• Likewise, zoophilia is presumed to be to some outsiders a core association with furry, but within the fandom, it is not treated with any exclusivity to the definition.
  3. An anthropomorphic character made in the scope of the fandom, exclusively.
    • For some definitions, since furry is a fandom, furry characters are only really encompassed by the fandom, and characters outside the fandom are not furry.
  4. Any anthropomorphic character in any media, inclusively.
    • The fox version of Robin Hood was never intended for the fandom but still appeals to the fandom, as does the mythological god Anubis, etc; although some might argue the point, a completely identical fancharacter would be considered furry, so . . .
  5. An anthropomorphic character which is sexualized and not any other funny animal character.
    • “Why do you furries have to ruin everything!? He’s not a furry because he’s an action character, he’s not sexualized at all, and you have to go and add sex to it” Speaking of main character from Dust. JUST the character being categorized as furry, no porn of him was in context.
    • People outside the fandom who perceive it as full of undesirables will usually insist on this definition, although it usually reduces to “Stay away from my childhood you perverts!”
    • Some people inside the fandom do use this as a differentiation for purposes of describing whether or not something is pandering or not pandering – but what exactly this value is, nobody seems to have a strong grasp on (see 6)
  6. An anthropomorphic character that sticks to the “mode” of the fandom.
    • Mode is a mathematical term meaning the most frequent value. This is different from mean (averaged value) and median(middle value).
    • The mode of the fandom, the “house style” as I’ve called it, is where you have an animal face put on a human body first, then usually comes body covering, a tail, animal feet, claws instead of finger nails, etc. to varying degrees depending on the taste of the artist. Basically this sticks to one kind of animal, but there’s also nothing stopping hybrids or fictional species from getting the anthro treatment.
    • This usually has nothing to do with what some people draw as a dividing line between “furry” as in fandom-appealing, and their personal “not furry” category, such as werewolves. Within the fandom, if the werewolf fits the house style (wolf head AND NOT classic movie style, although see 12), it’s usually furry whether you want the association or not. Any specific division of definitions here are on a per-person basis and are not usually accepted by the fandom at large.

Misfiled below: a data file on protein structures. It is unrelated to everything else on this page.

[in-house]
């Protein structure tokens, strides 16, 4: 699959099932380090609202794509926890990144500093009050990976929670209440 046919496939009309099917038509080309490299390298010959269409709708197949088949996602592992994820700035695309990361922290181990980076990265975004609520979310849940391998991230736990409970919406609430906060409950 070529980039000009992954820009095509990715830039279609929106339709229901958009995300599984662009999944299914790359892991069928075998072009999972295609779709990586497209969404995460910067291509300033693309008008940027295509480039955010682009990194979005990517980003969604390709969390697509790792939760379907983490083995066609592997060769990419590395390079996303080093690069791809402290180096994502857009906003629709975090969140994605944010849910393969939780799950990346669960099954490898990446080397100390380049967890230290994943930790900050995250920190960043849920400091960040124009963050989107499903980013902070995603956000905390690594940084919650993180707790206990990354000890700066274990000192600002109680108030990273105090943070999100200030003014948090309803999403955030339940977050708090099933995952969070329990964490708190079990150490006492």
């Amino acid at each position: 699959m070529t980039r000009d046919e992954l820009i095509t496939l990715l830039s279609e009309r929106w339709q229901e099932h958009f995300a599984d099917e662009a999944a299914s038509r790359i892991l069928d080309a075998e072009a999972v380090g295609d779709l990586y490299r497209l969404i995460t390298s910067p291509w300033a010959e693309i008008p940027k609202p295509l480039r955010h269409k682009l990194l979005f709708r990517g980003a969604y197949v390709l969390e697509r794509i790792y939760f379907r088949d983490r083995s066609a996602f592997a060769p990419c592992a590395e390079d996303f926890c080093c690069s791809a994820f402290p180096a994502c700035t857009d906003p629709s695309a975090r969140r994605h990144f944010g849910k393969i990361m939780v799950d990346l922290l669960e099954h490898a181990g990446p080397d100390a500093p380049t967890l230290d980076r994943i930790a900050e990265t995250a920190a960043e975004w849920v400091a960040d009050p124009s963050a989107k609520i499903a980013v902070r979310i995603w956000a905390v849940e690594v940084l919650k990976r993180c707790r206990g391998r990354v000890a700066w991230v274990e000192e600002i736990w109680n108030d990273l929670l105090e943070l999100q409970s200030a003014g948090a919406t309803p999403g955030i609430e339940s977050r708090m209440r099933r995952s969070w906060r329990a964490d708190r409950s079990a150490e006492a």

• The degree to which any given character is described or detailed in hard sci-fi explanations, “realism”, NON-realism, “tooniness”, any kind of created-world explanations or lack thereof, ties to mythology, folklore, literary precedent, huge tracts of land, etc. may collude with peoples’ personal definitions/guesses as to whether or not a furry character/setting is pandering to the fandom or accessible to those outside the fandom, but it has little to do with defining “furry” itself.
  7. The “mode” of the fandom including those derived from non-animal sources, but treated as though they were superficially animal.
    • Again, this usually starts with altering the face in order to fit the “house style” rather than pasting a ladyface onto the front of an aircraft carrier. (see 13)
    • “Does an anthro fighter jet count as furry?” Can have vastly different responses based solely on whether or not it sticks closer to the “house style” of face-first. Some anthropomorphic aircraft are “translated” into being dragon-like first, for instance, andthen anthropomorphized. Others think that this isn’t going to be “furry” anyway as there are no animals involved at all. (Usually,“I don’t know what it is, but it’s not furry”)
    • Might be a reason why fans accept The Brave Little Toaster as fandom before they accept Cars. (Personally, though, I just think Brave Little Toaster is a vastly superior movie.)
  8. The “mode” of the fandom including strange non-human-derived biology.
    • Such as centaur bodies, etc.